Means "green shoot" in Greek, referring to new plant growth in the spring. This was an epithet of the Greek goddess Demeter. The name is also mentioned by Paul in one of his epistles in the New Testament.... [more]
Chloë f Dutch, English
Dutch form and English variant of Chloe.
Chris m & f English, Dutch, German, Danish
Short form of Christopher, Christian, Christine and other names that begin with Chris.
Chrissie f English
Diminutive of Christine or Christina.
Chrissy f English
Diminutive of Christine or Christina. This name briefly jumped in popularity after the 1977 premiere of the American sitcom Three's Company, featuring a character by this name.
Christabel f English (Rare)
Combination of Christina and the name suffix bel (inspired by Latin bella "beautiful"). This name occurs in medieval literature, and was later used by Samuel Coleridge in his 1816 poem Christabel.
Christal f English
Variant of Crystal.
Christi f English
Diminutive of Christine or Christina.
Christian m English, French, German, Swedish, Norwegian, Danish
From the medieval Latin name Christianus meaning "a Christian" (see Christos 1 for further etymology). In England it has been in use since the Middle Ages, during which time it was used by both males and females, but it did not become common until the 17th century. In Denmark the name has been borne by ten kings since the 15th century.... [more]
Christiana f English, Late Roman
Latin feminine form of Christian.
Christie f & m English
Diminutive of Christine, Christina, Christopher and other names beginning with Christ.
Christina f English, German, Swedish, Norwegian, Danish, Dutch, Greek
From Christiana, the Latin feminine form of Christian. This was the name of an early, possibly legendary, saint who was tormented by her pagan father. It was also borne by a 17th-century Swedish queen and patron the arts who gave up her crown in order to become a Roman Catholic.... [more]
Christine f French, English, German, Norwegian, Danish, Swedish, Dutch
French form of Christina, as well as a variant in other languages. It was used by the French author Gaston Leroux for the heroine, Christine Daaé, in his novel The Phantom of the Opera (1910).... [more]
Christmas m & f English (Rare)
From the name of the holiday, which means "Christ festival".
Christopher m English
From the Late Greek name Χριστόφορος (Christophoros) meaning "bearing Christ", derived from Χριστός (Christos) combined with φέρω (phero) meaning "to bear, to carry". Early Christians used it as a metaphorical name, expressing that they carried Christ in their hearts. In the Middle Ages, literal interpretations of the name's etymology led to legends about a Saint Christopher who carried the young Jesus across a river. He has come to be regarded as the patron saint of travellers.... [more]
Christy f & m English, Irish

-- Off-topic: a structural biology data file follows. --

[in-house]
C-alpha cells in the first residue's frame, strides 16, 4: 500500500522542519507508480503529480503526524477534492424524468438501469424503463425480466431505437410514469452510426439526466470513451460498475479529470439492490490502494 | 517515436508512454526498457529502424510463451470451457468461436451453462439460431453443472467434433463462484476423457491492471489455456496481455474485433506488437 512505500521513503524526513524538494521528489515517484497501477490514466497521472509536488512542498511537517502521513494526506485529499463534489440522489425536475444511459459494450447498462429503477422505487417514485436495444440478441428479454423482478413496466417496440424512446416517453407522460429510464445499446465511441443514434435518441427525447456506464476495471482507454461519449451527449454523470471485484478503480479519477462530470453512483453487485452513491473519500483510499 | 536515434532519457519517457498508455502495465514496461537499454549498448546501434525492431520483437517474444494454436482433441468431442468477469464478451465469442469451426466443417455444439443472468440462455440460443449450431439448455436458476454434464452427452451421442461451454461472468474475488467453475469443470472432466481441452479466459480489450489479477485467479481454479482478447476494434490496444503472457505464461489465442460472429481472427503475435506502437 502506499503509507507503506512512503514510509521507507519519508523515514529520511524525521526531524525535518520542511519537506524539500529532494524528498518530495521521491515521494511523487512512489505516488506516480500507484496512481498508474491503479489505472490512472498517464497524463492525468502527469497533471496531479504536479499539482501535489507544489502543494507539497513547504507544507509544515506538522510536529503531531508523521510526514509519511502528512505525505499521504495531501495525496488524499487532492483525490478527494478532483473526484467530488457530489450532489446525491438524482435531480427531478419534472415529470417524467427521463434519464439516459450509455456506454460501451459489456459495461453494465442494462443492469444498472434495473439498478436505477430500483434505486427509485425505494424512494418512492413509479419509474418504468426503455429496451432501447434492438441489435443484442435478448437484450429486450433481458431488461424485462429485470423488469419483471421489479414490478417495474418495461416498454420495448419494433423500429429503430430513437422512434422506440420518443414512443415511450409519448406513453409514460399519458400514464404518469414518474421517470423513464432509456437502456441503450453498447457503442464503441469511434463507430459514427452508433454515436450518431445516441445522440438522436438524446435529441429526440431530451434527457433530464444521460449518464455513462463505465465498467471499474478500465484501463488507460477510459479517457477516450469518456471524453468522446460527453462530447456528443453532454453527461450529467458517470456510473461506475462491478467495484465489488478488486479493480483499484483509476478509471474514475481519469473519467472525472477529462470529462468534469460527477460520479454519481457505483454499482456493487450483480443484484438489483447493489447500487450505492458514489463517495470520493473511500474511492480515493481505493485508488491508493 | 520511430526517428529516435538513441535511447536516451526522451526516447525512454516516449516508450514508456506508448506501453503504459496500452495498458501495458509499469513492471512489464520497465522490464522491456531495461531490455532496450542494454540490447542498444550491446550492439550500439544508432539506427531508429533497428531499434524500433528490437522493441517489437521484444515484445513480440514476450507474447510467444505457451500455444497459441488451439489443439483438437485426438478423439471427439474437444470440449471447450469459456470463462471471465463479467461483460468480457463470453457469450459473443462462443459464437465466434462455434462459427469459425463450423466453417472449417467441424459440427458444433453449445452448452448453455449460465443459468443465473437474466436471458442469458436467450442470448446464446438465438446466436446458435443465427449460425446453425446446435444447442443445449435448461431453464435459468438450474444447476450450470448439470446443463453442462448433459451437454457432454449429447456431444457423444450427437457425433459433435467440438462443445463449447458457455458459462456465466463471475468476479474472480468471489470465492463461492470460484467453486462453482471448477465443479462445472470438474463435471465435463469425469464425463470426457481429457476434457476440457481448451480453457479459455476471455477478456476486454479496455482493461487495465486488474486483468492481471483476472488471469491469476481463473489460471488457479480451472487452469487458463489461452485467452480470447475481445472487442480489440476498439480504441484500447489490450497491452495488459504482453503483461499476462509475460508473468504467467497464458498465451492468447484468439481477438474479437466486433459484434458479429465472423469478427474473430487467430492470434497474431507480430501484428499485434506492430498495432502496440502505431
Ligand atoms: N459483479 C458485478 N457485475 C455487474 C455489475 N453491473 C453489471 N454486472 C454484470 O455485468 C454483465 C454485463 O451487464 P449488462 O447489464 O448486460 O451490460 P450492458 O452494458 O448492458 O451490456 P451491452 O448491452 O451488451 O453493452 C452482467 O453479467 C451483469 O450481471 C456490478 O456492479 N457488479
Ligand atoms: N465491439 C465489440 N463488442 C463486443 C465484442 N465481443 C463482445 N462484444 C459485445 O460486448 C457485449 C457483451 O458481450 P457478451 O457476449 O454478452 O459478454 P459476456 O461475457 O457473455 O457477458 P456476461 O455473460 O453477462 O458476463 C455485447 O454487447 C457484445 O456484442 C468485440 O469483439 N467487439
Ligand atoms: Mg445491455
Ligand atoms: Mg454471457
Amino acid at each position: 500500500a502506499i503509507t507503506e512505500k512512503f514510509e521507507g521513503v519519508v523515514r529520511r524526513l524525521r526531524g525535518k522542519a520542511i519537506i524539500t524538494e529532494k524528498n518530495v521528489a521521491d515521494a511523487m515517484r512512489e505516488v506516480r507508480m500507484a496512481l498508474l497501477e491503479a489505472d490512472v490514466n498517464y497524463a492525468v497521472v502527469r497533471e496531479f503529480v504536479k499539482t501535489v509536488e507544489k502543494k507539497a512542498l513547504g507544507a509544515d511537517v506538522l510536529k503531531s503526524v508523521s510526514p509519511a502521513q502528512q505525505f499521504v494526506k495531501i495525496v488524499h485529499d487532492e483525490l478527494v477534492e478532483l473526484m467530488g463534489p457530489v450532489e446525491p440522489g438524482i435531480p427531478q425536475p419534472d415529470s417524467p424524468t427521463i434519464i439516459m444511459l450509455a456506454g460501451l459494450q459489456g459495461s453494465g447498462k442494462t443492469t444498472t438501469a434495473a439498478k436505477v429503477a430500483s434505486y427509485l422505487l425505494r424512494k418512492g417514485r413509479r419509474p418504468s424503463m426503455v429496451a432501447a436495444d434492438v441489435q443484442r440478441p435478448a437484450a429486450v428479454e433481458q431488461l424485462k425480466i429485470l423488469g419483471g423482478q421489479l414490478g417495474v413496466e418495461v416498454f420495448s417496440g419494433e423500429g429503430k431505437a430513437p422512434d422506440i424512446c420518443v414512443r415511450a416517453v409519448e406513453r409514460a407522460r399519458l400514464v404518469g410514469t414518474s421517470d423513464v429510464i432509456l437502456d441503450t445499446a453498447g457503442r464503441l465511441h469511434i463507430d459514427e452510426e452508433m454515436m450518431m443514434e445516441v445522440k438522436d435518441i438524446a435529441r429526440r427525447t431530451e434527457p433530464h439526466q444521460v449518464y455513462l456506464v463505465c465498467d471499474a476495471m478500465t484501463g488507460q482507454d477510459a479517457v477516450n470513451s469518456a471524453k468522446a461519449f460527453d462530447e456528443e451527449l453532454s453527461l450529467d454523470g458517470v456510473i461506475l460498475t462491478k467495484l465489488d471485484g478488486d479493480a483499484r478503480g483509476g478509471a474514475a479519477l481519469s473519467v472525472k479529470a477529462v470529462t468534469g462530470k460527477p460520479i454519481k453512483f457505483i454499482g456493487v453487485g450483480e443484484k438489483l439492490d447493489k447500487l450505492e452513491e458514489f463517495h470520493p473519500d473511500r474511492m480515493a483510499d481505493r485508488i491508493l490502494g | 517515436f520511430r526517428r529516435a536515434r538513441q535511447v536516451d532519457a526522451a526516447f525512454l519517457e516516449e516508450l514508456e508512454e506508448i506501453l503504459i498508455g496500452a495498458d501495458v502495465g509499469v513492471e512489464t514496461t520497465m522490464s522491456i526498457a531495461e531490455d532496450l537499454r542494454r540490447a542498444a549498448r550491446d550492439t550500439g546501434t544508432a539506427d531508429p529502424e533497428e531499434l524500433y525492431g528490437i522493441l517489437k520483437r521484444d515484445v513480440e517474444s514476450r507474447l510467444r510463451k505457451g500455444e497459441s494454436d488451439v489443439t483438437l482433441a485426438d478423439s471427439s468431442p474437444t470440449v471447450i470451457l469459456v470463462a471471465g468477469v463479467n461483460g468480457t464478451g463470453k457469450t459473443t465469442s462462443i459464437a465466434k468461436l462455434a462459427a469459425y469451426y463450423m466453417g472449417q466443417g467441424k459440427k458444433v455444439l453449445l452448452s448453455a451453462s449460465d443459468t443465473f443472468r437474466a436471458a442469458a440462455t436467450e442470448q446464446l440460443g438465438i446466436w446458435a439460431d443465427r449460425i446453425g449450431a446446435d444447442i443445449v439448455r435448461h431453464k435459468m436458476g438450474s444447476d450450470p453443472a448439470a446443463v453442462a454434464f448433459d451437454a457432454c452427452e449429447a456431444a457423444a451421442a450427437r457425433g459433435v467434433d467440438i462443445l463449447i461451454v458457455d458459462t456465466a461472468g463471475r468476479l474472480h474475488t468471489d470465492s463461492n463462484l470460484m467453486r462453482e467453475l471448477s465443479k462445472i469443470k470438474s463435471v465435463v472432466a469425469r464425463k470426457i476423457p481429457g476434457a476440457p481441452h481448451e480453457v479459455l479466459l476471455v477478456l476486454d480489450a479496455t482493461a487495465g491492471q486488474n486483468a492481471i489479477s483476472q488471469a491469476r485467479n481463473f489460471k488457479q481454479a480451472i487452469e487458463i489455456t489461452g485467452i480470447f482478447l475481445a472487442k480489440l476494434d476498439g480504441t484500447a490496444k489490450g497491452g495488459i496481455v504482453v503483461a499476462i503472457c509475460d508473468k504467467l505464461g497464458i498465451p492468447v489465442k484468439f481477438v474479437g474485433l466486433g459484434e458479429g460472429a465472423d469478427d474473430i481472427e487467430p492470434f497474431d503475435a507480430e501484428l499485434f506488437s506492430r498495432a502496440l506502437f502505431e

Diminutive of Christine, Christina, Christopher and other names beginning with Christ. In Ireland this name is typically masculine, though elsewhere in the English-speaking world it is more often feminine (especially the United States and Canada).
Chrysanta f English (Rare)
Shortened form of the word chrysanthemum, the name of a flowering plant, which means "golden flower" in Greek.
Chrystal f English
Variant of Crystal.
Chuck m English
Diminutive of Charles. It originated in America in the early 20th century. Two famous bearers of this name were pilot Chuck Yeager (1923-2020), the first man to travel faster than the speed of sound, and the musician Chuck Berry (1926-2017), one of the pioneers of rock music.
Chuckie m English
Diminutive of Chuck.
Chucky m English
Diminutive of Chuck.
Ciara 2 f English (Modern)
Variant of Sierra. Use of the name has perhaps been influenced by the brand of perfume called Ciara, which was introduced by Revlon in 1973.
Cicely f English
Medieval variant of Cecily.
Cindi f English
Diminutive of Cynthia.
Cindra f English (Rare)
Combination of Cindy and Sandra.
Cindy f English
Diminutive of Cynthia or Lucinda. Like Cynthia, it peaked in popularity in the United States in 1957.
Cissy f English
Variant of Sissy.
Clair m French, English
French form of Clarus (see Clara).
Claire f French, English
French form of Clara. This was a common name in France throughout the 20th century, though it has since been eclipsed there by Clara. It was also very popular in the United Kingdom, especially in the 1970s.
Clancy m & f English (Rare)
From an Irish surname (Anglicized from Mac Fhlannchaidh), derived from the given name Flannchadh meaning "red warrior".
Clara f German, Spanish, Portuguese, Italian, French, Catalan, Romanian, English, Swedish, Danish, Late Roman
Feminine form of the Late Latin name Clarus, which meant "clear, bright, famous". The name Clarus was borne by a few early saints. The feminine form was popularized by the 13th-century Saint Clare of Assisi (called Chiara in Italian), a friend and follower of Saint Francis, who left her wealthy family to found the order of nuns known as the Poor Clares.... [more]
Clare f English